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Rodeo Announcer Acknowledged for Sharing his Passion in Prescott

03 July 2010  

One of the things that make the World's Oldest Rodeo so special is announcer Randy Corley. Last night, the City of Prescott recognized his contributions to the event. 

corleyawardMost of the hotel and motel rooms in the greater Prescott area are booked for the weekend as tourists from across Arizona and the nation have come to "Everybody's Hometown" to watch the World's Oldest Rodeo events at Prescott Rodeo Grounds this week.

But visitors and locals don't have to understand how the events are scored or much about cowboying to enjoy the festivities, according to rodeo announcer Randy Corley.

"Don't worry too much about how each one works, each event. Just get involved and have fun while you're there," advises Corley, who has come to announce Prescott rodeo events for 25 years.

And Corley's done such a swell job at merging his background in radio broadcasting with his passion for rodeos that Prescott Mayor Marlin Kuykendall honored him at last night's rodeo with a proclamation praising his efforts and naming July 2 as Randy Corley 25th Anniversary Day.

The proclamation reads:

"Whereas, Randy is one of rodeo's best known personalities, being name PRCA (Professional Rodeo Cowboys Association) Announcer of the year 10 times; and whereas, originally a bareback riding and bull riding contestant, Corley started making radio commercials and eventually went on to announcing in 1980.

"Corley's unique perspective as both a past competitor and professional announcer brings unparalleled knowledge and enthusiasm for the sport of rodeo....Randy works over 200 rodeos a year, keeping newcomers entertained as well as amazing die-hard fans' and whereas, Corley's grace when announcing this sport makes it sound so easy, when he actually spends hours studying statistics on the athletes, animals and splits."

corleyprofileCorley told Prescott eNews he spends about three hours a day researching those stats so he has something to talk about while announcing. Rarely is this man speechless and he's not used to dead air while he's doing his job.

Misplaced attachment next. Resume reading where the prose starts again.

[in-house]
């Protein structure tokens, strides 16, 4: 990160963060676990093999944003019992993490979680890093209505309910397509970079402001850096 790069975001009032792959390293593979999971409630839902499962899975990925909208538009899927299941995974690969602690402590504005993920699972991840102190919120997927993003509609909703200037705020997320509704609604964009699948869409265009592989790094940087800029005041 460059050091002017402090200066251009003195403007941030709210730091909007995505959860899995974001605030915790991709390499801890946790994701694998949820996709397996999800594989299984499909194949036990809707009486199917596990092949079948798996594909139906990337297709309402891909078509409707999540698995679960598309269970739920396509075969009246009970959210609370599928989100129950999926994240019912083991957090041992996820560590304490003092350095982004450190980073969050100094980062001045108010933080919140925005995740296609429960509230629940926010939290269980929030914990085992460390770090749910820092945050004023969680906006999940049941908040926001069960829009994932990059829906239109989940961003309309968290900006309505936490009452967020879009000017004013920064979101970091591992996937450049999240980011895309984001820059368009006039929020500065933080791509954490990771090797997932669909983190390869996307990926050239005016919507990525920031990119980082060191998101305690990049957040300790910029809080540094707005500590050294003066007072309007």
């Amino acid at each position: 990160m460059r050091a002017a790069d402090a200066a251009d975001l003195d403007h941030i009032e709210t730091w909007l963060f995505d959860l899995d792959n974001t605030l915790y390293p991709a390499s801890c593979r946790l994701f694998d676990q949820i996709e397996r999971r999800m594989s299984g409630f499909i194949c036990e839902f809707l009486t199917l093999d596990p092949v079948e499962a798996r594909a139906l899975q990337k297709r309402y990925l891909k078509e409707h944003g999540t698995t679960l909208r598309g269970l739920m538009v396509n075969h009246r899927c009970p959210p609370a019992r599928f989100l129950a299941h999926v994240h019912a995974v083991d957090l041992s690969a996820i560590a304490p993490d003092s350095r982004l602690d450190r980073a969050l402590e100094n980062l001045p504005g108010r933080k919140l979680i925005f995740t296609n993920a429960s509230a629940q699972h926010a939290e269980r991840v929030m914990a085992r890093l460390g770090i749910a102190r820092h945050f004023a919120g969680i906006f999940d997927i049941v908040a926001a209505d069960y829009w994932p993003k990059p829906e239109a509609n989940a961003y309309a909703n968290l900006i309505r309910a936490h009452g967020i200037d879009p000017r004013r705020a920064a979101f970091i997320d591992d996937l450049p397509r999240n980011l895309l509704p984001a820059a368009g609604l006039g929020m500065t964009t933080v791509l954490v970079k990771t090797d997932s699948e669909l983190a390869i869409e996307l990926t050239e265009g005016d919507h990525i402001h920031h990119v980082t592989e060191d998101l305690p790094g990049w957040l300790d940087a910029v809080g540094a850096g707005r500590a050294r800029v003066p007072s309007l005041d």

So, you could imagine his surprise last night when his microphone went dead as he started announcing in order to catch his attention to bring him into the arena to receive his proclamation honor and a shiny rodeo belt buckle from the Prescott Frontier Days Committee.

"Thank you, what a huge surprise," he said, beaming that ear-to-ear grin he's so well known for.

Corley travels to Prescott each year with his wife Michelle, leaving their home across the bay from Seattle to announce the World's Oldest Rodeo.

"I've been pretty fortunate to be in Prescott for 25 years," he said. "I've been announcing rodeos for about 32 years on the western half of the United States and much of Canada. I grew up riding horses and bulls on a ranch in Nebraska and came from Wyoming. But I look forward to coming back to Prescott every summer.

"I worked in radio for about eight years after graduating from the Ron Bailey School of Broadcast. The radio was fun but rodeo is my passion," he said. "Most of it is the friends you make along the way. Many people don't truly understand the riders, as they are just a little bashful.

"But they've become like family, as we travel the Turquoise Circle in Arizona and New Mexico and the national circuit. Often times, you bump into people you've met at other rodeos. A lot of the guys you see here tonight will be at another rodeo in the circuit tomorrow."

Corley said many of the riders hold other jobs totally unrelated to ranching but once they are in the arena, they all have something in common.

What's the fascination with rodeos for big city folks?

"I think one of the big points is so few people in the world know how to do those things. It's hard for somebody in Phoenix to understand it since most kids grow up playing football or other sports, not riding horses and bulls. It's quite a sport and you really don't have to understand it to enjoy it or be fascinated by it."

When asked about the challenges to announcing rodeo events, Corley said, "I can't think of a tough part of the job but the grand entry of the rodeo is probably the toughest. You have to get the names right or you might not be invited back again."

Another challenge is "it's been awfully hard on the family." But his wife is an event timer now and travels by his side and is always prepared to step in as needed.

As for the Corleys' greatest reward in traveling the rodeo circuit, "It's got to be the people you're around," Randy said. "They become like family and it's always fun to see them. If you can get the crowd involved, well, that's pretty special, too."